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I'm confused. I'm developing a grails based internal tool for my company. One component in this tool is a simple issue tracker (a Helpdesk feature). I have domain objects such as Problem, Question and NewFeature. Each of these domain classes have different workflows.

My initial idea was to roll my own state machine functionality inside the domain objects. I then googled for state machine engines and workflow engines. And now I'm lost.

I would like to have comments how other developers have solved this problem. Do you use Drools, Jbpm, Activiti? Or some simpler state machine engine?

I have been reading some documentation for the Drools, Jbpm. They look very nice. But it seems like I only need a small part of the features these libraries provide.

I'm using Grails for this but it's of course easy to use Java libraries as well.

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this response might help you! – Olimpiu POP Jul 23 '14 at 7:05
up vote 7 down vote accepted

The main value of a Workflow engine is that it makes it possible to customize the flows through some workflow definition DSL. If you don't need to allow users to define their own arbitrary workflows, they you are better off just building your own.

Also workflow engines usually give you the ability to define business transactions & rules that are very long running. For example, you can have a workflow for authorizing purchase orders, where the first step is to enter some information about what needs to be purchased, then you have rules along the lines if the purchase is for less $100 okay it right away, if its between $100 & $2000 line manager can okay, if it's more then send it to some one else for approval ... etc. These types of business rules tend to change over the years as the amounts get increased, or the business policies for a company change. So it makes sense to use a workflow engine in those scenarios. Other good examples of complex business transactions that can benefit from a workflow engine are making an insurance claim, authorizing a loan or a mortgage, assessing a credit application from a customer ... etc. These business transactions tend to go through several people / departments and take several hours to days or weeks to complete.

Rule engines are good for extracting complex but changing rules from an application. Lets say you are an online retailer that ships to customer in the USA, Canada, UK, Germany, and France. You are required to charge taxes on the products you sell on your online shop but the rules for calculating taxes are different from country to country and from province to province within a country. Also some things are exempt from tax in one province but not in other provinces. Rule engines are great for these types of complex business rules that can change whenever the government changes their tax policy. Rules engines can give you an answer right way you just have to go to the rule engine say I want to run rule #10 and here are the inputs for rule #10 x,y,z and you get back an answer.

Main differences between a rule engine and a workflow engine, is that rule engine does not track the state of the transaction, it should be stateless working only on the inputs you provide it. Workflow engine is statefull, it must know what current state is the workflow in and must save that state to a database. Workflow engines also wait for input from external sources such as people or systems.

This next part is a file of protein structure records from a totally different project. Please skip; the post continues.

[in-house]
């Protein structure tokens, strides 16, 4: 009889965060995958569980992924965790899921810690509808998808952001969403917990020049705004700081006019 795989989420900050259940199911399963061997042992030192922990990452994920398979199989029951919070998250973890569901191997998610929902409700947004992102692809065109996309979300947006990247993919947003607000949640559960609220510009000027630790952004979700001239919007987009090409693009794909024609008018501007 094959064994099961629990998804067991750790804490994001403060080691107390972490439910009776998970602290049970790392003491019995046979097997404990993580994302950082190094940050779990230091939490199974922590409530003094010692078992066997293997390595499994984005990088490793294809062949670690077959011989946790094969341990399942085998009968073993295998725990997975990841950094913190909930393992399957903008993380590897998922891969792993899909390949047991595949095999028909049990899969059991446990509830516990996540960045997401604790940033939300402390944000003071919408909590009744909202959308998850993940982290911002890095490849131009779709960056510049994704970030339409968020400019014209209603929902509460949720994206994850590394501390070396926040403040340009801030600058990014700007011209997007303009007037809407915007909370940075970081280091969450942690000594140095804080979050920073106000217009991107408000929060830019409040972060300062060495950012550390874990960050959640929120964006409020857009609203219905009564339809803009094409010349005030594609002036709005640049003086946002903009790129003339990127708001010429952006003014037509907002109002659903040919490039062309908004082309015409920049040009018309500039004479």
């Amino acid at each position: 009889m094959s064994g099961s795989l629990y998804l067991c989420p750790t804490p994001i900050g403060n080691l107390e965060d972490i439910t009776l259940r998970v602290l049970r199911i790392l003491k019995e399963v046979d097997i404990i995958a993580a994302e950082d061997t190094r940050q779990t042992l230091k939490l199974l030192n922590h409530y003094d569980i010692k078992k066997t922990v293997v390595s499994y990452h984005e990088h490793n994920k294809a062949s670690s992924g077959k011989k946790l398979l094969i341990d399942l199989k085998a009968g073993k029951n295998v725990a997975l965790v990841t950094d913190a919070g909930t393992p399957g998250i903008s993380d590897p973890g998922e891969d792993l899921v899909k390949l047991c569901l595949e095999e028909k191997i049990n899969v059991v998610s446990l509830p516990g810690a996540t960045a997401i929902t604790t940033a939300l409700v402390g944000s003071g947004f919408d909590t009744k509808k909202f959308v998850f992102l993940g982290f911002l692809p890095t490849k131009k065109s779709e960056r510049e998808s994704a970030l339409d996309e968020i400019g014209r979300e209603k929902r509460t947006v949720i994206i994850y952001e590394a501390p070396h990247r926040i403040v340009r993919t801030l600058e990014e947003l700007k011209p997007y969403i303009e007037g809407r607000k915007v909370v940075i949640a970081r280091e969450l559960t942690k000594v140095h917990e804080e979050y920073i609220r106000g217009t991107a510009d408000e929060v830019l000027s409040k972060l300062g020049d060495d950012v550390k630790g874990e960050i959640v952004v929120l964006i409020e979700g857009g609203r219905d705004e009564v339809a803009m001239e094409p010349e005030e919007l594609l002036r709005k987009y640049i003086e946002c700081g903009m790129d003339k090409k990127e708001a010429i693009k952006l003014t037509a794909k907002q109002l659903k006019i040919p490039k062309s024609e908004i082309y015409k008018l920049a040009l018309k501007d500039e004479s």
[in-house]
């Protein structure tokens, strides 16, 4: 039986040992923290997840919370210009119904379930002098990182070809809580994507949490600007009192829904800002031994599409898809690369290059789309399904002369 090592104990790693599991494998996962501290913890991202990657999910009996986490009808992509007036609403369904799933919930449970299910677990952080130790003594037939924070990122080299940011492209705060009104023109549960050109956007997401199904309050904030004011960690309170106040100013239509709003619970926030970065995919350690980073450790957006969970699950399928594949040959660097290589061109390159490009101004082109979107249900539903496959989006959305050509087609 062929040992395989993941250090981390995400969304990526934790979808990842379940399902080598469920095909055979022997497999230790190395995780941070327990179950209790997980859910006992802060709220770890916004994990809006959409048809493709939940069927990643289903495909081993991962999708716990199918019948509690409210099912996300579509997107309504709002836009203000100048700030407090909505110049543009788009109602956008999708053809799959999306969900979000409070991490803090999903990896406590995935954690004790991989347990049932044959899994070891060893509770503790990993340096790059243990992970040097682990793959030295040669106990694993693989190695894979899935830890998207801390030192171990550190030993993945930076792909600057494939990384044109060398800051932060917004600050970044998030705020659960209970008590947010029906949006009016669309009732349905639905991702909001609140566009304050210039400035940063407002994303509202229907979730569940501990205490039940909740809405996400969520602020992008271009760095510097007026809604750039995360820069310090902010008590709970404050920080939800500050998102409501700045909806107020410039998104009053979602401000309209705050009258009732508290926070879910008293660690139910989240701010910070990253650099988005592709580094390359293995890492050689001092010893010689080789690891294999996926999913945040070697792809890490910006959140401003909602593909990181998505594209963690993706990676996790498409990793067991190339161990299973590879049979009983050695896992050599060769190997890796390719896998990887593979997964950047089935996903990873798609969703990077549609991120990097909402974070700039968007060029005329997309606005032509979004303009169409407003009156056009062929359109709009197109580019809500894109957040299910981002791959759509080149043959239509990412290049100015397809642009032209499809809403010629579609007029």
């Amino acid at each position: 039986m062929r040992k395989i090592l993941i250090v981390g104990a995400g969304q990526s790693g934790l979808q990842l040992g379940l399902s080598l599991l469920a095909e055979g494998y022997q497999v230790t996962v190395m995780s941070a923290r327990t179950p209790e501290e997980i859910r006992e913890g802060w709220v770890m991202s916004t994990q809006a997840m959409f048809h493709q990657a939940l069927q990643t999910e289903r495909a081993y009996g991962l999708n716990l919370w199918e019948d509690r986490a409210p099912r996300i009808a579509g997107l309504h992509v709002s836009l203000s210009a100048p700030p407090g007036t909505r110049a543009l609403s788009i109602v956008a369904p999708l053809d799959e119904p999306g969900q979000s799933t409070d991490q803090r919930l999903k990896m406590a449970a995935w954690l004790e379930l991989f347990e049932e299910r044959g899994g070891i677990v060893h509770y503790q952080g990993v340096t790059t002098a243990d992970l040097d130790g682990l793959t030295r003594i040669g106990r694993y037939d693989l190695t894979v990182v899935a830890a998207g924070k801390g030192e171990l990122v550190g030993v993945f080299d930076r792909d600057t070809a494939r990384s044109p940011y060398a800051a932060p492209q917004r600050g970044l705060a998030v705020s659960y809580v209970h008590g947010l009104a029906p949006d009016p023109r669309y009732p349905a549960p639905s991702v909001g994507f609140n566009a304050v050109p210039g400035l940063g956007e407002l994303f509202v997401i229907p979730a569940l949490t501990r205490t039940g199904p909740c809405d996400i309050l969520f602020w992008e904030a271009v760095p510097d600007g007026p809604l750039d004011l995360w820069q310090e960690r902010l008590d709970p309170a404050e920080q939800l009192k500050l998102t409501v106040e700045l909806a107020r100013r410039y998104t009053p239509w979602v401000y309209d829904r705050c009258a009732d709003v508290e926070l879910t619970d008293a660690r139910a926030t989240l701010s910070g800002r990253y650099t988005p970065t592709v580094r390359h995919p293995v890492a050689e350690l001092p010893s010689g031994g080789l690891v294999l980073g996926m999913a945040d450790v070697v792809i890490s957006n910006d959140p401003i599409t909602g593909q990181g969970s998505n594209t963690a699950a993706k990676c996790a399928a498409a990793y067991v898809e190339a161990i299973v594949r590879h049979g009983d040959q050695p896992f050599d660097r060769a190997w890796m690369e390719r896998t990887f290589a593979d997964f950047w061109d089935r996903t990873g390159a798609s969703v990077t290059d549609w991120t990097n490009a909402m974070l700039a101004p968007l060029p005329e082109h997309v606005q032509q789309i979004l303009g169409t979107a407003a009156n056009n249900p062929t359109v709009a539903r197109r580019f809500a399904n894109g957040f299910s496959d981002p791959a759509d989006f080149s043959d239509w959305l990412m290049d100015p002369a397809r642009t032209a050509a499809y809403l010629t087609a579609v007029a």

From what you are describing about your app I would just write some groovy classes to compute the next state of a ticket and make sure that the class is well documented and easy to update in a few years. I think rule engines and workflow engines are overkill for your situation, the amount of time it would take you to set them up and use them is much bigger that it would take you to write the code in groovy. If over time you discover you need the complexity of rule engines and workflow engines, I would pay the price then rather than now, keeping it simple is always the best choice.

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Thanks for your comment. This is the same feeling I have. I have very basic requirements. – Henrik Aug 17 '12 at 8:00
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in way your ticketing system is a single purpose workflow engine, because it tickets are long living have state and bounce between people. So you could in theory write the whole ticketing system using a workflow engine but that will be more complex than just using groovy. – ams Aug 17 '12 at 8:08
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Although I agree with the overall explanation given by AMS, I have to disagree with the conclusion. This is the kind of use case that grows very quickly: approval workflow, escalation timers, user roles, etc. You get these things almost free when using a workflow/business rules engines. I say almost because they do add another component to the solution puzzle and there is a learning curve, but my experience is that they payoff the time cost very quickly. – Edson Tirelli Aug 17 '12 at 15:04
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@EdsonTirelli. Yes. And I guess most of these frameworks makes its possible to configure the workflow without recompiling/deploying a new version of the application. This is of course possible with a homegrown solution as well. But then the complexity grows. And I do not want to invent something that already exists. – Henrik Aug 20 '12 at 6:09

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